Friedl enjoys the quirky minimalism of John White and other English experimental musicians associated initially with Cornelius Cardew and The Scratch Orchestra. He's preparing an entire programme of their music. "What I'm very enthusiastic about is when Fluxus turned into minimal music, especially that English scene," he says. "They did performance pieces where they wrote motoric scores and theatre became music. You can have great music and a strange visual situation." His interest in this scene was fired when, as a young musician, he encountered Michael Nyman's book Experimental Music: Cage And Beyond. Friedl relishes the openmindedness and humour that characterised a great deal of musical exploration during the 1960s, aspects which were reflected in Nyman's account.
Zeitkratzer have on several occasions performed White's Drinking And Hooting Machine, which invites performers to sip, swig, gulp and blow across the top of a bottle, performing sounds and actions which "are fed like raw materials into a machine or process and emerge as a pattern unique to the occasion", as White himself has put it. "He has written in a motoric way and music comes out," Friedl comments. "I love this idea. You have a kind of random function out of the body, random limits that the body gives. Some of these techniques I had in mind when I did Xenakis (A)live because Xenakis used kinds of random function that are nonetheless always very defined."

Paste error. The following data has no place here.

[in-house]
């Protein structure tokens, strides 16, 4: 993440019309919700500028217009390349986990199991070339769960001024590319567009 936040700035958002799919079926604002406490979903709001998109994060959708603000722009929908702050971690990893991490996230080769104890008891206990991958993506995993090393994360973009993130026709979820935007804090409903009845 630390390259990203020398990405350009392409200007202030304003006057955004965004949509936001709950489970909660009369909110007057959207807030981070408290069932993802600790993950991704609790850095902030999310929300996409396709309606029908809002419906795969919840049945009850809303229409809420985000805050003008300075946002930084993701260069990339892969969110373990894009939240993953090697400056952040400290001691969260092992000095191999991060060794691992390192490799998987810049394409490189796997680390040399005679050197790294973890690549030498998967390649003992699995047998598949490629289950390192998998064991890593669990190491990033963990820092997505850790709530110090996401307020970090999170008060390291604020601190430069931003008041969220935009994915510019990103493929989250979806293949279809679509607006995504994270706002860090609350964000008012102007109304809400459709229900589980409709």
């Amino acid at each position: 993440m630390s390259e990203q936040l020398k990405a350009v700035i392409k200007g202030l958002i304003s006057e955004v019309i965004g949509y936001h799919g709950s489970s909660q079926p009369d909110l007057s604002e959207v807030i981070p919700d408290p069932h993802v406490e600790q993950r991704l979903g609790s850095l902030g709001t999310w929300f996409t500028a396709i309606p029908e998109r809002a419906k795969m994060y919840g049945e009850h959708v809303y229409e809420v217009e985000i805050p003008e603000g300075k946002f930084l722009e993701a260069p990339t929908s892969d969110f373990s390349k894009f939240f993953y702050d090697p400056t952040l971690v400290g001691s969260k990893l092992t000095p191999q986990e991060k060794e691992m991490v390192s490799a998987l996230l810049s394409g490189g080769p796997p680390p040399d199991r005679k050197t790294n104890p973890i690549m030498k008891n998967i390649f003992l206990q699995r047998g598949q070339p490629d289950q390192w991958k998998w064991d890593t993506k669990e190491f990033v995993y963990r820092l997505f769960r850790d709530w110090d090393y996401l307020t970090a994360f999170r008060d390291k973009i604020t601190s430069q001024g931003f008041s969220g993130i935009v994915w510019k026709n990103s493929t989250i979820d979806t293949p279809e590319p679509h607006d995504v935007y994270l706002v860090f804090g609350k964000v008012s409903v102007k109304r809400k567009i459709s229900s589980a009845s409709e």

Theatricality and emphasis upon moving bodies are integral to the Zeitkratzer approach. During 2003 they staged a series of performances of Dry Clean Show, a presentation featuring fashion models wearing clothes by Lisa D, an Austrian designer now working successfully in Berlin. The entire project is pervaded by irony, Lisa D's luxurious and expensive handmade clothes being displayed in conjunction with a series of barbed messages about thinness, hunger, illness and the economics of production. Friedl, Schlothauer and Weiser wrote the accompanying music and songs.